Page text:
Palestinian children playing on a street in the Talbieh refugee camp on the outskirts of Amman. The Talbieh camp was one of six ‘emergency’ camps set up in 1968 for 5,000 Palestine refugees and displaced persons who were displaced from the West Bank, including East Jerusalem, and Gaza Strip as a result of the 1967 Arab-Israeli war. Moises Saman

The ebb and flow of the Israeli-Palestinian conflict has always been very present in Jordan, where one of every five of its inhabitants is a Palestinian. Of these 2.3 million registered Palestinian refugees in Jordan, most have obtained Jordanian citizenship and are an integral part of the social fabric of the kingdom, but a considerable number live in the same 13 refugee camps that were set up in Jordan during the 1948 Arab-Israeli war and the Six-Day War in 1967.

Last November, motivated by a desire to better understand the root causes of this intractable conflict from a Palestinian perspective, I spent two weeks visiting all 13 camps in Jordan, documenting the life and stories of Palestinian refugees living there. The photo essay that I produced was published as a portfolio in the year-end issue of The New York Times Magazine. 

These refugee camps look different today than when they were established by the United Nations. Over the past several decades, the flappy tents in dusty empty fields evolved into homes with mud walls with zinc roofs and later into concrete buildings built along narrow alleys. Today, all but three of the camps continue to be administered by the United Nations Relief and Work Agency for Palestine Refugees (UNWRA), the agency created to help those “who lost both home and means of livelihood as a result of the 1948 War.” Many of the camps resemble concrete jungles attached to towns and cities across Jordan, in some instances making it hard to delineate where the camp ends and the city begins.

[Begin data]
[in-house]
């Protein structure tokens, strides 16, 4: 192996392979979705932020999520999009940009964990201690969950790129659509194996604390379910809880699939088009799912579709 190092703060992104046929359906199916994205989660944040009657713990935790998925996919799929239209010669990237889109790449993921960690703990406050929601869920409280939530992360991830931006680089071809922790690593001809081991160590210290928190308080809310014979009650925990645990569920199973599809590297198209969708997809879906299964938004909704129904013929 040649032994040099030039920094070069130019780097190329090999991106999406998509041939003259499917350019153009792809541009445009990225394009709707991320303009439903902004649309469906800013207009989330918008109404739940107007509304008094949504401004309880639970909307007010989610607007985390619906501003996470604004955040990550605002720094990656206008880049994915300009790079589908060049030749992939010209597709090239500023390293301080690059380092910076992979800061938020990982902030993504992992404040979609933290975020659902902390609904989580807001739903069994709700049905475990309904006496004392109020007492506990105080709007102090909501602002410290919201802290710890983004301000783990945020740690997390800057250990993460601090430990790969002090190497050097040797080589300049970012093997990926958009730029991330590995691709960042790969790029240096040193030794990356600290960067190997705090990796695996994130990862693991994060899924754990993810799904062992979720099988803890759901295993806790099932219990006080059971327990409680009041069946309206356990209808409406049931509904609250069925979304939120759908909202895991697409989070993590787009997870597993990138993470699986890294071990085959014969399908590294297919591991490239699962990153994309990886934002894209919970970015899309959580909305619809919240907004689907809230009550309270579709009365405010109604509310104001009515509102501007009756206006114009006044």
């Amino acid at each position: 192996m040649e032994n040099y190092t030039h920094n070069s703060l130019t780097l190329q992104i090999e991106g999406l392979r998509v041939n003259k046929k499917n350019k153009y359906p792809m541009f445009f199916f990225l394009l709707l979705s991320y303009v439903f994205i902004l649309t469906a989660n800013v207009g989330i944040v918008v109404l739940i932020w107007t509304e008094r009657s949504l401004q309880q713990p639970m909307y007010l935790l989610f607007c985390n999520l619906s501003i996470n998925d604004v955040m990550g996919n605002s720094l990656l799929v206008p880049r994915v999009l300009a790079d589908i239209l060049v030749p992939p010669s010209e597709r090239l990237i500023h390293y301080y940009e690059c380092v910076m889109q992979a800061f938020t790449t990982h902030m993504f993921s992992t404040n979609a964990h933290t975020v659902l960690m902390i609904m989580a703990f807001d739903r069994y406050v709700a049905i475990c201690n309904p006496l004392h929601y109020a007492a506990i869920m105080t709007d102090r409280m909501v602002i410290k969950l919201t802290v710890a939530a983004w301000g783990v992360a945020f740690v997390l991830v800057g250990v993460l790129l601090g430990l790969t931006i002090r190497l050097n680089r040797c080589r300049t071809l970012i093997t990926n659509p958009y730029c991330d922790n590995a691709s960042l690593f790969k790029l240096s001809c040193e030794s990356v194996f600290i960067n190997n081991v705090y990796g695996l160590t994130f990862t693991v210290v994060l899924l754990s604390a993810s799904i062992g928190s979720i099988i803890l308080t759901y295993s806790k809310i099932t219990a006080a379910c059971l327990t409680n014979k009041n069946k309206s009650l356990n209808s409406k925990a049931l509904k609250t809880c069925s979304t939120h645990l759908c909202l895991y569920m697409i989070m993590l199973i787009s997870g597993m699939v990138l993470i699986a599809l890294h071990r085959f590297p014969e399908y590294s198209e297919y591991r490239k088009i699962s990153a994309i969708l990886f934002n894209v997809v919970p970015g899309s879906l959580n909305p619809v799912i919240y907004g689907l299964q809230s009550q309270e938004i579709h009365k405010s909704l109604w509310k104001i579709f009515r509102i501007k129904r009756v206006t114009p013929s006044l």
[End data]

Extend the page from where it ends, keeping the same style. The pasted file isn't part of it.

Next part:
Such is the case of the Talbieh Camp where I took this photograph. Established in 1968, Talbieh is located about 35 kilometers south of Amman. According to UNWRA, the camp currently houses about 10,600 people. The narrow alley’s between the houses in the camp were full of life. Children on their way from school balanced plates of hummus to take home for lunch, while old men and women sat in front of their homes drinking tea. The doors of most homes were left open, and in some streets, chickens could be seen coming in and out of houses under curtains separating the living spaces from the street. 

Off one of the camp alleyways, the distant sound of children playing caught my attention so I walked toward it. In a makeshift playground surrounded by walls covered in spray-painted notices of houses for sale, a group of children was jumping rope and playing soccer. One of the boys noticed me and decided to show off his flexibility by performing a perfect leg split, while the girls giggled in the foreground. These children were born in the camp as refugees, and so were most of their parents. This scene to me represented the multi-generational dimension of the Palestinian experience in Jordan. 

As I made my way through the camp many people invited me into their homes for tea and a chat. Old men were curious about where I was from, and they were eager to share their family stories and faint memories of life in Palestine. In most of the homes the television was on, showing around-the-clock news about the horrors in Gaza. Old family photos were framed on the walls, grainy photographs of grandfathers and great-grandfathers in full Arab regalia, taken in their homes in Palestine. Their testimonies hinted at a common experience in the camp, that of being trapped in indefinite exile, and the lingering psychological effects of living as a refugee, which were magnified by the powerlessness they felt while watching the events in Gaza from afar.

There was a certain continuity of experiences between these refugee communities in Jordan, and their brethren in Gaza and the West Bank, one marked by decades of displacement and loss. But I also found these camps filled with life and energy. Men gathered in coffee shops to play cards, children went to school, and the smell of fresh bread filled the air near the bakeries across the camp. It was in stark contrast to the death and destruction in the images that have come to define the conflict in Gaza.